IPO effects: corporate restructuring when a firm goes public

Authors

  • Martin L. Martens

    Corresponding author
    1. John Molson School of Business, Concordia University, 1455 de Maisonneuve Boulevard West, Montréal, Québec, Canada H3G 1M8
    • John Molson School of Business, Concordia University, 1455 de Maisonneuve Boulevard West, Montréal, Québec, Canada H3G 1M8
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    • Martin L. Martensis an assistant professor at the John Molson School of Business in Montreal, Quebec. He completed his PhD at the University of British Columbia in the spring of 2002. In his dissertation, he examined the knowledge structures of IPO firms and fields in order to understand institutionalised outcomes and patterns and predict IPO performance. In addition to IPOs, his research interests include organisational responses to activism, leadership and Sir Ernest Shackleton's Trans-Antarctic Expedition of 1914. Prior to entering the PhD programme at UBC, Martin worked as a newspaper production manager at the Hawaii Newspaper Agency in Honolulu.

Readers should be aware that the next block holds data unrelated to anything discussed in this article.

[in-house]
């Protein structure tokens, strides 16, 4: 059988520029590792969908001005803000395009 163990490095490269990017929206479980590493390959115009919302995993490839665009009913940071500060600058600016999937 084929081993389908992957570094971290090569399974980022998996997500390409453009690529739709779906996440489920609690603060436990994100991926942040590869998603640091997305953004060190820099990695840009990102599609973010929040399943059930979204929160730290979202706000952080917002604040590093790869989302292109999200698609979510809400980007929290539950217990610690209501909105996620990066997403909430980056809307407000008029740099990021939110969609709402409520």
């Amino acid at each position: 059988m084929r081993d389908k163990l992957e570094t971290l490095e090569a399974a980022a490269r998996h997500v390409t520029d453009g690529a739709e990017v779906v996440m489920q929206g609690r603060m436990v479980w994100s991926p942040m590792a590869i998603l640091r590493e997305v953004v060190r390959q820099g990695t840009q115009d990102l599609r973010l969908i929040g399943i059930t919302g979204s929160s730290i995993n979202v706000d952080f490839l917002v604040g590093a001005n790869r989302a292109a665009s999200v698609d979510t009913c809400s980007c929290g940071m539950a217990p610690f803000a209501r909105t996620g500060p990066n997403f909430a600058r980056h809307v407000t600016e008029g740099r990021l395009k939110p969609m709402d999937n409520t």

Abstract

The public affairs of a firm issuing an initial public offering (IPO) are a critical part of the corporate restructuring efforts which firms face during the process of going public. In this paper, Bowman and Singh's (1993) definition is used to illustrate how issuing an IPO is a significant form of corporate restructuring. Public affairs are critical during both the pre-IPO phase and during the period leading up to the IPO, as the firm must negotiate a heavily institutionalised process to successfully complete the issue. Here, the six-year life of ‘Deja News’ is used as a way to illustrate and explain the public affairs during the process of preparing for and issuing an IPO. Copyright © 2004 Henry Stewart Publications

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